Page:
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Clinical and Developmental Immunology
Volume 2013 (2013), Article ID 736459, 2 pages
Microglia in Development and Disease
1Department of Zoology and Immunobiology Lab, Panihati Mahavidyalaya, West Bengal State University, Sodepur, Kolkata 700110, India
2Department of Neuroscience, University of Florida College of Medicine and McKnight Brain Institute, Gainesville, FL 32611, USA
3Experimental Neurology Section, Department of Cell Biology and Neuroscience, Istituto Superiore di Sanità, Viale Regina Elena 299, 00161 Rome-I, Italy
4National Brain Research Center, Manesar, Haryana 122050, India
Received 16 July 2013; Accepted 16 July 2013
Copyright © 2013 Anirban Ghosh et al. This is an open access article distributed under the Creative Commons Attribution License, which permits unrestricted use, distribution, and reproduction in any medium, provided the original work is properly cited.
The first special issue on microglia was published in 1993 in Glia and others followed in regular, roughly ten-year intervals. Clearly, the importance of microglia has been recognized since the 1980s while the journal Glia has (appropriately) taken the lead in regularly reviewing microglial biology. Also there have been others. The current issue is the first one entirely devoted to microglia and perhaps not the last since research interest in this field has grown exponentially in the last two decades and continues to thrive. Why is the microglia field booming with no obvious end in sight? It is because microglia have become recognized as incredibly diverse and complex cellular players not only in virtually all kinds of brain pathology, but in many aspects of normal brain function as well.
There is a growing realization that as the brain’s immune system, these little guys might be of critical importance in terms of normal brain function, neurological disease pathogenesis (neural tissue degeneration), and restoring homeostasis after sudden destructive brain injury (neural tissue regeneration). In present years, the cells have been found to have direct and active involvement to prune and shape neuronal circuits, maintaining and monitoring overall neuronal microenvironmental health. Recent indications of their potential importance in neuropsychiatric disorders, cognitive behavior, spatial learning, and even masculinisation are now nudging microglia research into newer arenas. Further advancement in in vivo imaging and molecular probing techniques and innovative improvisation of different methodologies has not only opened up diverse aspects of microglia biology but also provided deeper insight into existing knowledge. However, with many advances in understanding of microglia, some basic queries and controversies regarding microglia/brain macrophages, their cellular characteristics and demarcation, origin and colonization in developing, adult and diseased brains, and their double-edged behavior and polarization in different normal and pathogenic situations still remain. This special issue represents an attempt to present a few of the many areas in which advances in microglial research have influenced our understanding of neurosciences. A total of ten articles have been assembled to discuss some of the newer as well as more traditional fields of microglia research. This special issue is a collection of articles with strong emphasis on the molecular interpretation of activities of microglia in normal and diseased brain.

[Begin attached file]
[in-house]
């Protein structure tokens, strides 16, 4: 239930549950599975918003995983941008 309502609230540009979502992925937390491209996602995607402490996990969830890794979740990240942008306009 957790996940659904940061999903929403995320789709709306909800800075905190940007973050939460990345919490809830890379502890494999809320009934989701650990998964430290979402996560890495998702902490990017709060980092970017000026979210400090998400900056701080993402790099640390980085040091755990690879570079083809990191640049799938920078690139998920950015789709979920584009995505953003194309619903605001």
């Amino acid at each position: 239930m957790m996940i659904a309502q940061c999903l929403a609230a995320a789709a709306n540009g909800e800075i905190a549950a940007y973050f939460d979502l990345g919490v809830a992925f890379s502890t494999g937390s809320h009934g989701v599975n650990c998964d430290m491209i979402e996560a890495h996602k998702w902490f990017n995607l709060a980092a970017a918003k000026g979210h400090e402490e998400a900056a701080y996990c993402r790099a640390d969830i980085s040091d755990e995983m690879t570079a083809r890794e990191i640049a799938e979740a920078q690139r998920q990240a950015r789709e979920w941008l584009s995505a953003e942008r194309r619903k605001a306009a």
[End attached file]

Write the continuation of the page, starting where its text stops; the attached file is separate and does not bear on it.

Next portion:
The involvement of microglia in normal and pathological brain function is reflected in their molecular makeup, which presents as an incredibly diverse array of surface membrane receptors capable of receiving and processing myriads of signals created constantly in the CNS microenvironment. How such signals may regulate subsequent gene expression and microglial behavior is discussed here by J. Guedes et al. who take a close look at microglial micro-RNAs, a topic likely to receive additional attention for years to come. Another up-and-coming theme is the potential involvement of microglia in some of the more subtle brain pathologies represented by neuropsychiatric disorders where a clear pathological correlate in terms of neurons is often not apparent, and where the emerging concept of microglial involvement still remains a bit mysterious. L. R. Frick et al., who address this issue, discuss microglial involvement in neuropsychiatric disorders in the context of microglial pathology, an aspect of microglia biology that has not been addressed much in previous special issues but one that is gaining ground fast and is going to be around. The current issue also contains several contributions on persistent mainstream topics, perhaps most notably and traditionally microglial roles in neuroinflammatory disease, that is, multiple sclerosis and its various animal models, evidenced in excellent contributions by K. S. Rawji and V. W. Yong, H. Koennecke and I. Bechmann, D. Chatterjee et al., and T. Goldmann and M. Prinz, each illuminating slightly different aspects of microglial involvement and participation in demyelination and neurodegeneration. The controversial (i.e., unknown) roles that microglia may play in malignant glioma growth and invasion which continues to fascinate brain tumor biologists and their views are represented in contributions by A. C. C. da Fonseca and B. Badie and by J. Wei et al. Finally, there are an update on microglial immunophenotypes in the context of neuropathic pain by K. Li et al. and a beautiful review on microglial activities in the leech, that well-known invertebrate which can regenerate its CNS from scratch with the help of microglia.
It was our great enjoyment to be involved and working together in developing such an issue. We convey our thanks to the contributors and reviewers who shared their expertise and time. We hope that readers will enjoy reading the issue.
Wolfgang J. Streit